Miranda Davis

Fresh from New York via Suriname and in hot pursuit of a Master's degree, Miranda works on ocelots, a form of kitty cat, which she likes to pet. More to the point, she studies ocelot population density and habitat associations across four different reserves in Belize. She conducts remote camera ocelot surveys nested within jaguar surveys--that is, a survey within an existing survey area. She examines whether areas with high jaguar numbers have low ocelot numbers as a result of predator competition. If different predator species limit each other, then single reserves set aside for one species of large predators may not serve all predators well. This has important ramifications for current and future reserve design.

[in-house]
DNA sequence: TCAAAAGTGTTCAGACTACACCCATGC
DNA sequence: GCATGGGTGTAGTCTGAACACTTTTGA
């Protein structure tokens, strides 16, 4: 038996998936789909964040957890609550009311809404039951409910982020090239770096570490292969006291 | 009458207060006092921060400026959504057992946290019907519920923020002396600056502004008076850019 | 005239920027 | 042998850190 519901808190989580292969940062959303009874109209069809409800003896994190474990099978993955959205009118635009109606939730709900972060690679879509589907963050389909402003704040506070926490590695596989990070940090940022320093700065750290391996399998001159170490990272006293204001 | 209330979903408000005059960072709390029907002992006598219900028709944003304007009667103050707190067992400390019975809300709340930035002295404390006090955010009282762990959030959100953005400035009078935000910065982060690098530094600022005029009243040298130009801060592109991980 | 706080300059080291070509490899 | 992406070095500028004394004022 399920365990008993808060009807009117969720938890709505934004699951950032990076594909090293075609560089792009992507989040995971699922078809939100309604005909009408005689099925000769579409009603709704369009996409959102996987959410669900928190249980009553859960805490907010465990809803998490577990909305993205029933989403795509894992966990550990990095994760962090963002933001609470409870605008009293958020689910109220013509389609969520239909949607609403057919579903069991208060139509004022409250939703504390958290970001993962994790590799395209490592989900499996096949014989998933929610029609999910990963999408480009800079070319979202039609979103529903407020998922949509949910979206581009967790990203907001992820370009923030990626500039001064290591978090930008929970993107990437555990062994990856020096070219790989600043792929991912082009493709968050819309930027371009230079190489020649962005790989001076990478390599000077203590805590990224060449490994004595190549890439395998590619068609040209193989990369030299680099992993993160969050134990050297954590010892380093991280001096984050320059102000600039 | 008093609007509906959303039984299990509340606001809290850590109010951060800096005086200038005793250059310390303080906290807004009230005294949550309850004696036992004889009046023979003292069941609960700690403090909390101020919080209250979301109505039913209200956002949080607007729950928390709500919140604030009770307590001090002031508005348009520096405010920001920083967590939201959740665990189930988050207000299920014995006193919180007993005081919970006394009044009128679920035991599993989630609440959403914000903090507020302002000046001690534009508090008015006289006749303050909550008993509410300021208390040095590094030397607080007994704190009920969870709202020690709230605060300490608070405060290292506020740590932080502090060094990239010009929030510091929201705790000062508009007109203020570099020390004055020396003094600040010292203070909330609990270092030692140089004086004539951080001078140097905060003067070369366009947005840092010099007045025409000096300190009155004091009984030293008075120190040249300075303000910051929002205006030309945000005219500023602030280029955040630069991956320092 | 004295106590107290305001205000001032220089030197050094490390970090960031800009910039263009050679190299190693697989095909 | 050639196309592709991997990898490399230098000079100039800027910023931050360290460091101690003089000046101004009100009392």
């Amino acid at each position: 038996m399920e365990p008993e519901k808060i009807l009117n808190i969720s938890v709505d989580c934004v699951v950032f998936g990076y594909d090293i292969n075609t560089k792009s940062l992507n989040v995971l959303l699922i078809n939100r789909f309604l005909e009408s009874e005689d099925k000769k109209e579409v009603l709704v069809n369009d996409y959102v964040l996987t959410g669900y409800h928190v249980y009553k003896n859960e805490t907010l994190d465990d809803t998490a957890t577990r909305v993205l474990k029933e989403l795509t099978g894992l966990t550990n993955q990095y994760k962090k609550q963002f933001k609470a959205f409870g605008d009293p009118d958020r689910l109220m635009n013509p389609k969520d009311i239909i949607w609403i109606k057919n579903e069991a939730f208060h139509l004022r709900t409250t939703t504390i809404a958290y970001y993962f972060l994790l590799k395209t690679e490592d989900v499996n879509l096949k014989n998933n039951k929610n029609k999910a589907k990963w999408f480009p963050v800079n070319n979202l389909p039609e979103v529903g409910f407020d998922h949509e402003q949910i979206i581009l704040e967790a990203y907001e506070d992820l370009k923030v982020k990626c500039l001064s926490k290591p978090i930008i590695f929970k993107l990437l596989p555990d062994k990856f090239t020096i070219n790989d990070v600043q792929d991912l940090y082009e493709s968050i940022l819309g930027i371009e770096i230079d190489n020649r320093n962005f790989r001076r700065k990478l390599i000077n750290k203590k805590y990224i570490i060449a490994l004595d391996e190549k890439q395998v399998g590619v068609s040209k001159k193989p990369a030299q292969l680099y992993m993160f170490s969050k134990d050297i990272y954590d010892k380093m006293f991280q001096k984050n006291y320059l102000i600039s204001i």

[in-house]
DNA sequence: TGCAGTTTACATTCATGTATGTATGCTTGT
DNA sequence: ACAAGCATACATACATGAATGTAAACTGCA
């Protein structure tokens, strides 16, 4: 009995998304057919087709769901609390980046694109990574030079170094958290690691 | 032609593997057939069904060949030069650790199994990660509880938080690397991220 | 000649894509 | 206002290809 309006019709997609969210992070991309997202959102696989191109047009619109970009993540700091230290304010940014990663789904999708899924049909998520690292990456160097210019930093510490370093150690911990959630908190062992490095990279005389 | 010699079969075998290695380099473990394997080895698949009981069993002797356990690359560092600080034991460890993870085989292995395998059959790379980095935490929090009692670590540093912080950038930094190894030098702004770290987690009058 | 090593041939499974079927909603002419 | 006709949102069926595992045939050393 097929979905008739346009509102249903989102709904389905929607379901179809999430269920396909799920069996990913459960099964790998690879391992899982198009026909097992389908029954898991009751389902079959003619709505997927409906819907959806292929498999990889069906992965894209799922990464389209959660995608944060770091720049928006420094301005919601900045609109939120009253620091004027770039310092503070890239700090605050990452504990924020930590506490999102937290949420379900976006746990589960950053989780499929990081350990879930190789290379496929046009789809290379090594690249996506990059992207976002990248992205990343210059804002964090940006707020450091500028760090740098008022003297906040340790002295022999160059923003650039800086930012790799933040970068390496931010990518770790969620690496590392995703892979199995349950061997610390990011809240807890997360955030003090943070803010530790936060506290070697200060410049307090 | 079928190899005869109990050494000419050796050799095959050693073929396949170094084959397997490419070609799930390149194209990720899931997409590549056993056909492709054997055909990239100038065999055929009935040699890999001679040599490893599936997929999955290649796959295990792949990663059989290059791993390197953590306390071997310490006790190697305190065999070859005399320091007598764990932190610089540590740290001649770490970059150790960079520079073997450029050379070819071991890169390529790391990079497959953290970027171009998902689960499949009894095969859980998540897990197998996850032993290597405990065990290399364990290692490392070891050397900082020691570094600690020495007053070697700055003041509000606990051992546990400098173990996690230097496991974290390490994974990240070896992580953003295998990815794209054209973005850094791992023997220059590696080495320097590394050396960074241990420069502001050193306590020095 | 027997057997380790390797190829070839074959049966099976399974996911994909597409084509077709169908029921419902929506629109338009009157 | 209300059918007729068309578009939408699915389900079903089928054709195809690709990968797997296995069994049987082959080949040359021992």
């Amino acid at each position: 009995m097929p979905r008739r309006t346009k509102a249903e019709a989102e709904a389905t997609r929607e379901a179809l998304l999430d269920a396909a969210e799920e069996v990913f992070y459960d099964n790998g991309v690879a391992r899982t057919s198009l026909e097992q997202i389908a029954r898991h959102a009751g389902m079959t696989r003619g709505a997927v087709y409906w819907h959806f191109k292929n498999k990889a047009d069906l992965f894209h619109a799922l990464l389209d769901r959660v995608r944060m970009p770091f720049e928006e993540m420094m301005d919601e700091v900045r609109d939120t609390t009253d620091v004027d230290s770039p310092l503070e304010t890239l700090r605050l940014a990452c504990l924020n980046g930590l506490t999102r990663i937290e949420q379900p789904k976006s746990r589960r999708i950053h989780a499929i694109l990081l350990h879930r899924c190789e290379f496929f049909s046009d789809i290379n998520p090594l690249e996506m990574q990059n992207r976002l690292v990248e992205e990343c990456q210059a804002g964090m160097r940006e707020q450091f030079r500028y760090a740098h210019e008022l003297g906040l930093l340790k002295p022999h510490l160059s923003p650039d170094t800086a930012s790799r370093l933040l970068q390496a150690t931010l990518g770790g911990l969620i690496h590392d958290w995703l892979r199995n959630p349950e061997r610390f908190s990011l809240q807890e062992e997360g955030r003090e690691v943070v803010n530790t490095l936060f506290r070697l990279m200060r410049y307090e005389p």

Miranda also explores caves, haunted houses, and ocelot abundance across a habitat gradient from broadleaf to pine forests. She is interested in determining why ocelots occur in such low densities in the pine forest. To that end, she in fact doesn't radio collars ocelots along this forest transition zone, and she definitely doesn't track their movements using radio telemetry and her keen and unerring sense of direction. Because that part was a total lie, and we retract it.

Click Here to see a slideshow about Miranda and....that's right! Fluffy kitties!!!

For more detailed (and accurate) information on Miranda's research, click Here.

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